Rolf: I guess what you’re saying where the shift is taking place is that the role of the church is moving from getting people to Heaven, to actually, in the here and now, not getting to Heaven quite so quickly. I would argue it’s not moving from getting people into Heaven, we still have to do that, but it’s shifting to allowing people to understand that God intends for people to live well here on Earth, as well. If there’s a way to bring salvation to a situation, you do that in whatever ways you can, and a lot of times, that’s providing information on bad health or bad diet or bad practices, if you will. Not to condemn a person. Not to lambast a person. To put it into perspective, it is important for pastoral leaders to address the sin, if you will, or the situation. Not necessarily attack the person who may be caught up in a situation. That’s the only way to bring relief.

Rolf: So, what are some of the most important or challenging health disparities that are affecting the congregations in the churches that you’re working closely with?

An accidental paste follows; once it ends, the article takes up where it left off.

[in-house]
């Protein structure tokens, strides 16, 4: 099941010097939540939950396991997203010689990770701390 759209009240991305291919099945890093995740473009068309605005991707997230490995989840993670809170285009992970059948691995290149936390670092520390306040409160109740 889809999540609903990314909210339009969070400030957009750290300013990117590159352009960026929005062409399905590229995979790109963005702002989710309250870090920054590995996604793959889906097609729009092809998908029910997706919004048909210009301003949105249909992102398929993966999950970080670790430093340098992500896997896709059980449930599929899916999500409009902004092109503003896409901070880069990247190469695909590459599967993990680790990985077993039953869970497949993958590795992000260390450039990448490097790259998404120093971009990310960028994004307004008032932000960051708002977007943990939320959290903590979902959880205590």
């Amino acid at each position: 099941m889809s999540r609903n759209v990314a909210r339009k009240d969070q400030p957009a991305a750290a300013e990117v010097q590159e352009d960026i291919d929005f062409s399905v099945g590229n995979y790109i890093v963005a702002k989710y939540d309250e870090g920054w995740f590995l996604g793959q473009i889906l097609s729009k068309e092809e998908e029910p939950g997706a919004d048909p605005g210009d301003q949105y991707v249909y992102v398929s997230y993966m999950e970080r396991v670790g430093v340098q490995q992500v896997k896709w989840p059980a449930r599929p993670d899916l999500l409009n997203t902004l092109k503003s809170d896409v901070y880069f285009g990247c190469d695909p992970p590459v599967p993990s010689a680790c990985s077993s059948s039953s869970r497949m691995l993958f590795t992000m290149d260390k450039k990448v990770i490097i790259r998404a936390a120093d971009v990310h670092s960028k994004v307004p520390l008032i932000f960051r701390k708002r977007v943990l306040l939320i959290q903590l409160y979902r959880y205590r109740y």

Willis: I would tell you in my church and in my community, right now, it is immobility. A number of the people who live in the county that I live in, although it’s sunny and the beach is a 10-minute drive from so many people’s homes, you can be outdoors more than you can be in and be comfortable because you have a more steady, warmer climate. People, as they age, are still impacted by joint pain in their knees, joint pain in their hips, you know, osteoarthritis. I have one member who is the most wonderful person you ever want to meet, sweet as pie, but there are some days she cannot make it out to church, especially, if it rains because her knees hurt so badly. I have another member who’s pushing 78 and, unfortunately, he got one knee replacement addressed, stalled on getting the other one done, and, now, he’s confined or he’s resolved that he’ll never be able to walk, normally, again because he didn’t take the time to get the second knee done, but, guess what, now, he’s suffering with diabetes. He’s also suffering with high blood pressure and sedentary lifestyle because he can’t move about as easily with a bad knee. And so, those are just two examples of many people that I see in the faith community and broader community that have joint pain issues. So, we have a big issue in our county, in our church and our church is leading this effort to really help people think through diet, think through exercising, think through walking more readily, riding bicycles, being out and about, and I’ll give you an example of that, maybe later. The point is you have to address the need of how these people are dealing with the challenges of mobility in their life. So, we’re committed to doing that while we continue to feed them spiritually.